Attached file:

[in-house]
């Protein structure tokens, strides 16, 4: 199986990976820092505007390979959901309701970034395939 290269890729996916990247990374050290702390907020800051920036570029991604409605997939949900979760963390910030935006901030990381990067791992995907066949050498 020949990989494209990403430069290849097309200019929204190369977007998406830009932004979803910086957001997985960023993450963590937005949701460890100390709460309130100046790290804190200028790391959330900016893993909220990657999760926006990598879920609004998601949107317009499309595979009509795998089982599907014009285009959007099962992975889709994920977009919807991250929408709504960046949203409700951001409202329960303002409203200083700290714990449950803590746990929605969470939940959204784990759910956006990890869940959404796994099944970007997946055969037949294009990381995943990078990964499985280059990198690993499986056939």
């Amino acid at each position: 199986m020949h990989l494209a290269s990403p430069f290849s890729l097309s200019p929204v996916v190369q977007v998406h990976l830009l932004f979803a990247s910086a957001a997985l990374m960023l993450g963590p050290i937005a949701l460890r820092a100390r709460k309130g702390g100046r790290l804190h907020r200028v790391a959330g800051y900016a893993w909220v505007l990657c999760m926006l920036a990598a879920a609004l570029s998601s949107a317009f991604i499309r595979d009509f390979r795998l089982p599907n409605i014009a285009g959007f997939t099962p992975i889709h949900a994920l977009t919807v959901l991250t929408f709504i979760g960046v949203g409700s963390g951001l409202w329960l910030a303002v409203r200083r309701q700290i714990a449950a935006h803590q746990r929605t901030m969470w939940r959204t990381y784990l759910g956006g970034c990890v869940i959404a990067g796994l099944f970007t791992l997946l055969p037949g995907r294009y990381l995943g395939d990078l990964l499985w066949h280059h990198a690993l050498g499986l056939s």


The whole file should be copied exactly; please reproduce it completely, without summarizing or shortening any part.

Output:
[in-house]
């Protein structure tokens, strides 16, 4: 199986990976820092505007390979959901309701970034395939 290269890729996916990247990374050290702390907020800051920036570029991604409605997939949900979760963390910030935006901030990381990067791992995907066949050498 020949990989494209990403430069290849097309200019929204190369977007998406830009932004979803910086957001997985960023993450963590937005949701460890100390709460309130100046790290804190200028790391959330900016893993909220990657999760926006990598879920609004998601949107317009499309595979009509795998089982599907014009285009959007099962992975889709994920977009919807991250929408709504960046949203409700951001409202329960303002409203200083700290714990449950803590746990929605969470939940959204784990759910956006990890869940959404796994099944970007997946055969037949294009990381995943990078990964499985280059990198690993499986056939």
């Amino acid at each position: 199986m020949h990989l494209a290269s990403p430069f290849s890729l097309s200019p929204v996916v190369q977007v998406h990976l830009l932004f979803a990247s910086a957001a997985l990374m960023l993450g963590p050290i937005a949701l460890r820092a100390r709460k309130g702390g100046r790290l804190h907020r200028v790391a959330g800051y900016a893993w909220v505007l990657c999760m926006l920036a990598a879920a609004l570029s998601s949107a317009f991604i499309r595979d009509f390979r795998l089982p599907n409605i014009a285009g959007f997939t099962p992975i889709h949900a994920l977009t919807v959901l991250t929408f709504i979760g960046v949203g409700s963390g951001l409202w329960l910030a303002v409203r200083r309701q700290i714990a449950a935006h803590q746990r929605t901030m969470w939940r959204t990381y784990l759910g956006g970034c990890v869940i959404a990067g796994l099944f970007t791992l997946l055969p037949g995907r294009y990381l995943g395939d990078l990964l499985w066949h280059h990198a690993l050498g499986l056939s």